This thought makes her laugh. Perhaps from the absurdity of the image or seeing her tiny nephew stumble in her mind’s eye – we’ll never know. The human psyche plays a huge part in Lowe’s world; her soul, mind and spirit have all been excavated to create her second album. She doesn’t want YU to just connect with the listener on a mental level, she wants YU to engulf your senses. Certain songs, albums and artists have a unexplainable knack of taking us back to memories and places we have long forgotten, and Lowe wants to tap into that nostalgic feeling with her music.

“I feel like the senses are a huge part of music,” Lowe says. “When I listen to Erykah Badu, I can smell my mum’s cooking from when I was 10 years old, back when we were rinsing her first album. That happens whenever I think about albums I love. I taste it in my mouth, I smell it.”

Music is obviously designed to trigger your hearing, but how do you make your music stimulate your fans sense of taste and smell? Lowe has managed to find some pretty unique ways of tickling her fans taste buds and evoking their senses through her live shows.

“I’m basically a huge hippie at heart. I burn sage all the fucking time. I was burning sage throughout the whole process of making YU, it just smells like the album to me. I wanted to share that with whoever hears it,” she says.

Sure enough, as I enter the venue again later that evening to watch Lowe perform, the waft of sage is floating throughout the room, mixing with the smoke and sweat from the crowd. But how does a musician whet their fans appetite? Lowe has found a way around that seemingly impossible task too. “I asked my dad to make me some marmalade for the tour so people could taste what the album tasted like, because that’s all I was eating whilst recording the album: marmalade on toast.” And of course, being Rosie Lowe, she can’t resist putting her own cherry on top. “Because it’s fucking banging.”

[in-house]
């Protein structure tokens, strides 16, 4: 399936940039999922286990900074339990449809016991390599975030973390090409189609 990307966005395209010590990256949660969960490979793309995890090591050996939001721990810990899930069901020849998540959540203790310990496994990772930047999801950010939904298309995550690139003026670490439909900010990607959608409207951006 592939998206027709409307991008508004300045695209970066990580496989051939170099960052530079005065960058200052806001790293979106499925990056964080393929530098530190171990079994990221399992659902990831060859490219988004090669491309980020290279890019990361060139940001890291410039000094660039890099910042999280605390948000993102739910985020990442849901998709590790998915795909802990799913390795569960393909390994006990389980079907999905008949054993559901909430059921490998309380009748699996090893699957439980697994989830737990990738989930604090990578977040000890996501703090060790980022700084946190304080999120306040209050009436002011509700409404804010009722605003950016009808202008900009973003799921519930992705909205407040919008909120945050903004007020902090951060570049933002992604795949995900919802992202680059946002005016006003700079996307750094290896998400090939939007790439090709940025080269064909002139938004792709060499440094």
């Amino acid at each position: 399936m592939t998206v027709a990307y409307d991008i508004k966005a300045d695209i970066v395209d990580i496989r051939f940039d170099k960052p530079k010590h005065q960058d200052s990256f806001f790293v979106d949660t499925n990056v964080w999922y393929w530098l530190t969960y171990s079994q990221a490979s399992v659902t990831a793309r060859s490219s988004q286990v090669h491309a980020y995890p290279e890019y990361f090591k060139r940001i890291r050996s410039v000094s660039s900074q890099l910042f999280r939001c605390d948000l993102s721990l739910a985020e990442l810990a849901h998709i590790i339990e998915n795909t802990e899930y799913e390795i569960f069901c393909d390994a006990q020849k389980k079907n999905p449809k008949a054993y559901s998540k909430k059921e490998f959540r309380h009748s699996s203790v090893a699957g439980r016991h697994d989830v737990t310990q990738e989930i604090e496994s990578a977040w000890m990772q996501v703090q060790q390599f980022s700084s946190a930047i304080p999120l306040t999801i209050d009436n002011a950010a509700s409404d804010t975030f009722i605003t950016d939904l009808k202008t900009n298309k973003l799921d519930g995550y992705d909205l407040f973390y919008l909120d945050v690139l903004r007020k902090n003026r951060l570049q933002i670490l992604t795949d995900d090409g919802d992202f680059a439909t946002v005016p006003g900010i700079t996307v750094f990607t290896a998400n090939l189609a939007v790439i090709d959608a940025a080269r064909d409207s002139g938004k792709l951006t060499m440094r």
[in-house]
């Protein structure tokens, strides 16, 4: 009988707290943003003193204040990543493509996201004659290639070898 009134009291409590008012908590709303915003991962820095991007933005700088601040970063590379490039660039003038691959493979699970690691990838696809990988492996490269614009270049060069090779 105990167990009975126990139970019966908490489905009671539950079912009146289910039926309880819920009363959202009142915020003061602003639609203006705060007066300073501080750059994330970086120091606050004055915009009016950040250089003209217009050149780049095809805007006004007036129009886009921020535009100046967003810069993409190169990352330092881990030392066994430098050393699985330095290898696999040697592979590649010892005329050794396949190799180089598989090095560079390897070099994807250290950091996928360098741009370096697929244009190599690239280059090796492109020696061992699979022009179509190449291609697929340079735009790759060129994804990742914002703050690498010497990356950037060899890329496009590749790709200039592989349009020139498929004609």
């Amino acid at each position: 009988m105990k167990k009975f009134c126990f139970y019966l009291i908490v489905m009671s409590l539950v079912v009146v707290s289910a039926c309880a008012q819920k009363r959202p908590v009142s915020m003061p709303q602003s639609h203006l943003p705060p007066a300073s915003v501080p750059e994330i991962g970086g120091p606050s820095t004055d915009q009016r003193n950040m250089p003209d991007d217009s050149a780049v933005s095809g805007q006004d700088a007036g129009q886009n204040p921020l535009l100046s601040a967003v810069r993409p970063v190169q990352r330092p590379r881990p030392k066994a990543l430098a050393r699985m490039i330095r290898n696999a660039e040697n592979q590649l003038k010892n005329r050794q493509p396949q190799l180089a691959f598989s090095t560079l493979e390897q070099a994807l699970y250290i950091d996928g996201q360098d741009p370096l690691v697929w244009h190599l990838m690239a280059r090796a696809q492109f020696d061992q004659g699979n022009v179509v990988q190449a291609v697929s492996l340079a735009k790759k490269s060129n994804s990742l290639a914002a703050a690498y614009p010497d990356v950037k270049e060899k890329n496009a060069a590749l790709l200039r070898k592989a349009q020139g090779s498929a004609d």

The thought and detail that Lowe puts into her music – whether it’s the recording process or her live shows – is refreshing. She wants YU to be a body of work that will speak for itself. Sure, it has some great singles, but Lowe didn’t write these songs for playlists. She wants the whole record to be part of your life. With every listen Lowe wants you to be transported somewhere else, intertwining her struggles with yours, hoping that by finding her own personal solace through these songs you will in some way discover your own by listening to them. Control was a beautiful, introspective record – a polaroid taken during more turbulent times. YU is a distinct shift from Control’s starker reality; it mutates with every listen, a living organism thriving on warmth, love and the sense of other. YU is an offering, and if you’re willing to accept, every note will bury its roots deep into your soul.

"I’m getting much better at having some clarity over what I’m feeling...I guess it’s self acceptance"